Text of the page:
Posted by: Peter Carrescia | 07-10-2010

Turning Founders into Employees

Last night I saw the movie The Social Network, based loosely on the story of Mark Zuckerberg and Facebook.  Watching the movie made me feel the way I did in the early 1990’s when I was young and believed that with technology, anything was possible.  On my drive home I thought about the very early stages of a company and how critical the Founder is at that stage.  It is only through intense personal drive that a Founder, against all odds, can be successful.  When many around that Founder tells them why it won’t work, they work endless hours and inspire those around them, to do what is necessary to make it work.  The Founder’s passion and excitement for what they’re doing often is the key ingredient in capturing early customers, and is the best (and often only) marketing the company needs at that point.

With the knowledge of just how critical a Founder is in early stage companies, I thought I’d share a thought or two that I’ve learned along the way (unfortunately the hard way).  It is already too hard to be successful with an early stage company than to try to do it without the Founder at the lead.  No “professional” manager will care as much or be as passionate or work as hard as a Founder.  No sales person will be better at closing those first sales than a Founder.  And nobody will be better at recruiting great talent to come and work at an improbable startup than the Founder.

But beyond having the Founder in charge of their early stage company, they must truly be in charge.  So often, VC investments in early stage companies come with extensive controls and protective provisions that give investors complete control of the business.  The negotiation of these terms can often beat the Founder into thinking they’re an employee, and they then ultimately act like one too.  That, in my experience, is the kiss of death at an early stage company.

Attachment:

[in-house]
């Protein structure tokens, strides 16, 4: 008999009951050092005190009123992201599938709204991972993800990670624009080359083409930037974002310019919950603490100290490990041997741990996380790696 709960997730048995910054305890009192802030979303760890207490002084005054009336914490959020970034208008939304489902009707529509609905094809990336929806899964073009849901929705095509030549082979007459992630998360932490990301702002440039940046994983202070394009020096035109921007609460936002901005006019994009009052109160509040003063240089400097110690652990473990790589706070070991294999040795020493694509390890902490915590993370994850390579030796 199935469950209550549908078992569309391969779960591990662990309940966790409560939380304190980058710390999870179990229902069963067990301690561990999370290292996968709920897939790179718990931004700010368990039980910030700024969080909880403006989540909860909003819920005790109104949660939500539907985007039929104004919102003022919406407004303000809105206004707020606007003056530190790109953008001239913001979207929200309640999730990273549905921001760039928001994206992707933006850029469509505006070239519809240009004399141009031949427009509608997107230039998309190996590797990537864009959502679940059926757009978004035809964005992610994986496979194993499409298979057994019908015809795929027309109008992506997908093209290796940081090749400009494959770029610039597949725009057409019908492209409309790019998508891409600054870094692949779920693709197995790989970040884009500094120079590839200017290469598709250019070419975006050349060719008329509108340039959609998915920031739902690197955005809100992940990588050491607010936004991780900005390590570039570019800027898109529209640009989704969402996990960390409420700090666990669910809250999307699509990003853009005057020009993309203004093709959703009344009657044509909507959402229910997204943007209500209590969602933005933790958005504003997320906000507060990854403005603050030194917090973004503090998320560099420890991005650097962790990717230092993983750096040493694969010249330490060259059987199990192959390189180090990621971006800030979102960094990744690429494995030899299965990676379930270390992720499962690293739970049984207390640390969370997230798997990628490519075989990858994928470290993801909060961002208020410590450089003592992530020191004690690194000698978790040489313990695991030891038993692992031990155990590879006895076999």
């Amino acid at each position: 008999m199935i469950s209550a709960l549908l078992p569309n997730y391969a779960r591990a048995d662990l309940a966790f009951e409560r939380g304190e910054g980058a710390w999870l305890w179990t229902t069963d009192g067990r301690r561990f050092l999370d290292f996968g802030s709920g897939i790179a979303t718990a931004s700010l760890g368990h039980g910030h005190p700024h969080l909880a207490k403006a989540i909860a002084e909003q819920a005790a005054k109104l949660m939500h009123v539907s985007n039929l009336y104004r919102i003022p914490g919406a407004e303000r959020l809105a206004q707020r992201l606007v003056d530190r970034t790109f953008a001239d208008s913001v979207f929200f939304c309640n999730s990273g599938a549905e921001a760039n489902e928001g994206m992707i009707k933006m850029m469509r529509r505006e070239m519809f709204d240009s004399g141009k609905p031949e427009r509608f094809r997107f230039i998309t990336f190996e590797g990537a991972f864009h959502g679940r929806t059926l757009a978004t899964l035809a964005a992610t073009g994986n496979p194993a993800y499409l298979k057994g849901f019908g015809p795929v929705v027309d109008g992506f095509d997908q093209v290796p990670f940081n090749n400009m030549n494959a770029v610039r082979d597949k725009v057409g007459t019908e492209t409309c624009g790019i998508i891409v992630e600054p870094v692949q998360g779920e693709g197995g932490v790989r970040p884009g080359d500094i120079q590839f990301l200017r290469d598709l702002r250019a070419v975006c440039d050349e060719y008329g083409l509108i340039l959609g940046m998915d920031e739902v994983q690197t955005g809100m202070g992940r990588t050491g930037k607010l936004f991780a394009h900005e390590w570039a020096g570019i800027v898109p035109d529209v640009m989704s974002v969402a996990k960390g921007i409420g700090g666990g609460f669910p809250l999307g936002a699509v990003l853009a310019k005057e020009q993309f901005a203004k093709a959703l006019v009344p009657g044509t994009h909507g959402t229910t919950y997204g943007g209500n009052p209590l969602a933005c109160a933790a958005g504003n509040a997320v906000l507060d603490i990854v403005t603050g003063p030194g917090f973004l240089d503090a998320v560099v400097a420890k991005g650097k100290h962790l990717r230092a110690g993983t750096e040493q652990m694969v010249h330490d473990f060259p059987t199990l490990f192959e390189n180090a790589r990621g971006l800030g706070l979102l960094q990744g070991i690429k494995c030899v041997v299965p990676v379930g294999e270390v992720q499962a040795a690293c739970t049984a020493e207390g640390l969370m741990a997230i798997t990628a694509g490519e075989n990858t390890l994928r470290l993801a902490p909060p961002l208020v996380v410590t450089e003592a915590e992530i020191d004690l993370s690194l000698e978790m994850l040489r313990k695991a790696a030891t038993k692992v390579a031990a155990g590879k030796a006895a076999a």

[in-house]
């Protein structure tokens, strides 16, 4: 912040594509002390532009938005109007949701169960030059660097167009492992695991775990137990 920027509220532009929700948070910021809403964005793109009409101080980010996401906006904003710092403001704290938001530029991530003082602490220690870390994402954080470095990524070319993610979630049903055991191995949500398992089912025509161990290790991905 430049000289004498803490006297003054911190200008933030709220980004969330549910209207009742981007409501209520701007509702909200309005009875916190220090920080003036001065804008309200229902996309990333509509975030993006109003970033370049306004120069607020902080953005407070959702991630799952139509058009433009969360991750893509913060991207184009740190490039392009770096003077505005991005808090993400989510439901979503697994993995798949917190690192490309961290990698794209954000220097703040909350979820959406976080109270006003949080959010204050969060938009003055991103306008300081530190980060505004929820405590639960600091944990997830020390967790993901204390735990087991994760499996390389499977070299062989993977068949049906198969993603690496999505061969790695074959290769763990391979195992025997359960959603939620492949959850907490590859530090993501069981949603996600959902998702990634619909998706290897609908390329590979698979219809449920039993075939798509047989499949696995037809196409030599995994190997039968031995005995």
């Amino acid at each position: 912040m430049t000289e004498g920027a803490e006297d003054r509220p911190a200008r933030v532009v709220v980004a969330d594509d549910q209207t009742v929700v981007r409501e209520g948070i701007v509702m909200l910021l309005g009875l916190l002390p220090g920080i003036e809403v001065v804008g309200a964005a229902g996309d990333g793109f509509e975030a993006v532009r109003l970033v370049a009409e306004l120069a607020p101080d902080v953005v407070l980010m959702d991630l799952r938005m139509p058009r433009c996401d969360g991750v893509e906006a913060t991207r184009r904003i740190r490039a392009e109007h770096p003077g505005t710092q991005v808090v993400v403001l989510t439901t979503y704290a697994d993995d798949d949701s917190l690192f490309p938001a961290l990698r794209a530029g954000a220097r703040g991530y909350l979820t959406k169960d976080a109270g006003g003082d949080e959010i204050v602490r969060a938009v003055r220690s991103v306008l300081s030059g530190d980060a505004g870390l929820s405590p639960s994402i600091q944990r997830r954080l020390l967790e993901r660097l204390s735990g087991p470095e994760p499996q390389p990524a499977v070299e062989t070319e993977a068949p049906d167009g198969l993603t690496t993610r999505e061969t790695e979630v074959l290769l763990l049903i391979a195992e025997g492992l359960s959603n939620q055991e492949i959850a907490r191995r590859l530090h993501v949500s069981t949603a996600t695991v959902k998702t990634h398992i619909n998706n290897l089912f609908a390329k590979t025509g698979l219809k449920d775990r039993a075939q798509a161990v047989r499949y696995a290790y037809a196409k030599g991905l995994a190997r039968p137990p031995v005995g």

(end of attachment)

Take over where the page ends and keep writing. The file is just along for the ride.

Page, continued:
When I’ve looked at early stage investments in the past, I used to think that the Founder could work alongside a professional CEO or ultimately be replaced.  I’ve learned though that no matter how good the idea, and no matter how great the opportunity, that if the Founder truly has issues that do not allow them to run the business from the outset, that it then becomes necessary to decline the opportunity and not invest.  What issues rise to this level?  The two that immediately come to mind are the openness of the Founder to take guidance and be mentored, and the second is trust.

It’s already too hard for an early-stage company to be successful.  No amount of professional management or contractual legalese can replace the necessary qualities that a Founder brings to an early-stage company.

So my strong recommendation is don’t even try.



  1. So true.

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